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Please Stop Telling People With Cancer 'It’s Just Hair’

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I didn’t cry a single tear when I decided to shave my head. Honestly, I felt empowered.

It was a Monday morning. I had started losing hair over the weekend, and washing/drying it before work caused almost half of it to fall out. I was partially bald on top of my head, so I walked downstairs and told my husband it was time.

I sat in the kitchen drinking coffee while my 18-month-old son ate his breakfast and my husband buzzed my head. This wasn’t how I planned to start my work week. It was just one of those moments that happened and then it was over.

I was nervous about how I would look without hair, but I was pleasantly surprised by my baldness. I felt strong when I looked in the mirror, like a new badass part of me had emerged. I was able to embrace my hair loss rather than mourn it. I felt pretty good and told myself it would grow back someday. Plus, it’s just hair…

But, this is the issue. We tend to say “it’s just hair” to provide perspective, but these words minimize this often traumatic experience. Although I felt confident bald, I quickly realized this loss is not just about hair.

For some, it’s one of the hardest parts of cancer treatment. Because hair is attached to so much more than our head; it’s part of our identity, our sexuality, our character. Losing it means losing a part of yourself.

This is how cancer is truly evil in its approach; the disease slowly works to strip you down to a fraction of the person you once were. It takes your strength, your health, your happiness and even your hair.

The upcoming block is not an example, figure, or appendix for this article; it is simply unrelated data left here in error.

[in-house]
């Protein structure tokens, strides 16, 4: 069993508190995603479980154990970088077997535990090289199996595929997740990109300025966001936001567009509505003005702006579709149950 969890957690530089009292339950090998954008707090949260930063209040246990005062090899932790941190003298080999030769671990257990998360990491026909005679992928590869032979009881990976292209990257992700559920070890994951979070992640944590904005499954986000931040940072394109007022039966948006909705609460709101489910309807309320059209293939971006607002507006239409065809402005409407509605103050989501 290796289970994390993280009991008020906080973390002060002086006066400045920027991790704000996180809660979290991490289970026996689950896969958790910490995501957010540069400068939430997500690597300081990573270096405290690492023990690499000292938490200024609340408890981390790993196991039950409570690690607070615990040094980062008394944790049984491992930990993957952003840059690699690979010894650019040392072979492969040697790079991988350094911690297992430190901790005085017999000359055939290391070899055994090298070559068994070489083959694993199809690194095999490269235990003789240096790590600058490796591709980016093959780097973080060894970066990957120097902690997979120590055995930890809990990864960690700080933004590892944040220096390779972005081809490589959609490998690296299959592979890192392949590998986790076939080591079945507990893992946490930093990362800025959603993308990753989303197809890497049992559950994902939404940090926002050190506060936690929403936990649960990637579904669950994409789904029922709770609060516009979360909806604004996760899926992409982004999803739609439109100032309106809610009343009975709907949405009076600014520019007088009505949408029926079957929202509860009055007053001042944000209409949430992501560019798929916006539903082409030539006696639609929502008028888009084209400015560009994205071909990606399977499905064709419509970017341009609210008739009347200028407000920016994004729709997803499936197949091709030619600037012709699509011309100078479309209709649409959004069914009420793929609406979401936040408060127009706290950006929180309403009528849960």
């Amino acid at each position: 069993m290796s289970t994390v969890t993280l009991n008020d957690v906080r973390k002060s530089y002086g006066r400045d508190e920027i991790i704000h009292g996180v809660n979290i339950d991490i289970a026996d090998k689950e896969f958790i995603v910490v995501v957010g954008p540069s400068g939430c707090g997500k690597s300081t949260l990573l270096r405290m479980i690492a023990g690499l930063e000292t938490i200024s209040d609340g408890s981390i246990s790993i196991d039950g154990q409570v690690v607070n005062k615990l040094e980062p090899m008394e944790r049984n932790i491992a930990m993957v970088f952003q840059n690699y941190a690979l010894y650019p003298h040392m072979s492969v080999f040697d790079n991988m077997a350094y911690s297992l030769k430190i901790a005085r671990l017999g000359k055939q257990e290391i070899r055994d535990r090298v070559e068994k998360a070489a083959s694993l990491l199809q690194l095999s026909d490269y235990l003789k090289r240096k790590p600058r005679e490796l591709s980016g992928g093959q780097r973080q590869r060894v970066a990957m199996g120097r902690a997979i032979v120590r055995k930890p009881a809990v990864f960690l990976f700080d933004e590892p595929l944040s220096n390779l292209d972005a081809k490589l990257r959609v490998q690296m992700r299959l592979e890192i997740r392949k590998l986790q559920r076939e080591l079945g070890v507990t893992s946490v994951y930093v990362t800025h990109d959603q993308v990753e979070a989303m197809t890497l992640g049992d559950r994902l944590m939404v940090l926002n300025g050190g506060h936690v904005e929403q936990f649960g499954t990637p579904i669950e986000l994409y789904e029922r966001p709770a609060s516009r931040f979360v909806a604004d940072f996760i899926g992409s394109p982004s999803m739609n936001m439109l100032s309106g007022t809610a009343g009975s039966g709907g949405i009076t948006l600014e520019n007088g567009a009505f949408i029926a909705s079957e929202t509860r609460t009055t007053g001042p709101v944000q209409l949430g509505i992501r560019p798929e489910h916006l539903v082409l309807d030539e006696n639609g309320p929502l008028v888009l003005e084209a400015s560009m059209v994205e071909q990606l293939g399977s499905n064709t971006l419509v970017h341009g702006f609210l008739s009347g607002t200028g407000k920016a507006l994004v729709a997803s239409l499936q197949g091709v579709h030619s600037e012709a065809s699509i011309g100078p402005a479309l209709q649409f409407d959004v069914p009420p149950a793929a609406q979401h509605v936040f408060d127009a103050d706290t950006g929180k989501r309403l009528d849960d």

Without hair, including eyebrows and lashes, you feel more exposed and vulnerable. People notice you. They look at you. And they even make comments. Attempting to wearing a wig, head covering or makeup can feel like you’re trying to hide the obvious. There’s no escaping your reality.

If our eyes are the windows to our souls, then hair, brows and lashes are the curtains. Without them, you’re left feeling naked and bare, your soul wide open for the world to see. The baldness brands you as a “cancer patient.” No one even has to know who you are and they get to witness your greatest pain.

I do understand the viewpoint that in the face of cancer and potential death, hair isn’t all that important. Many people feel this way. But even so, it’s not just hair.

It’s another item on a long list of losses during cancer. It’s another way you no longer recognize yourself. It’s another daily reminder of your fearful reality. It’s another part of yourself you have to wait to get back (and it’s not even promised to return in the same way). It’s another experience no one else can really understand.

If you’re struggling with losing your hair, don’t undermine your feelings — they are valid. You are not vain. You are not making a big deal out of nothing. You are not ignoring the big picture. It’s OK to cry and hurt over this loss. It’s OK to hate this part, too.

And if you know someone who is losing their hair from cancer or any other disease or accident, I beg you not to tell them, “it’s just hair.” If they choose that perspective, then great. But their grief is real, for it has roots that grow so much deeper than face value.

Getty image by Maria Voronovich

Originally published: December 27, 2020
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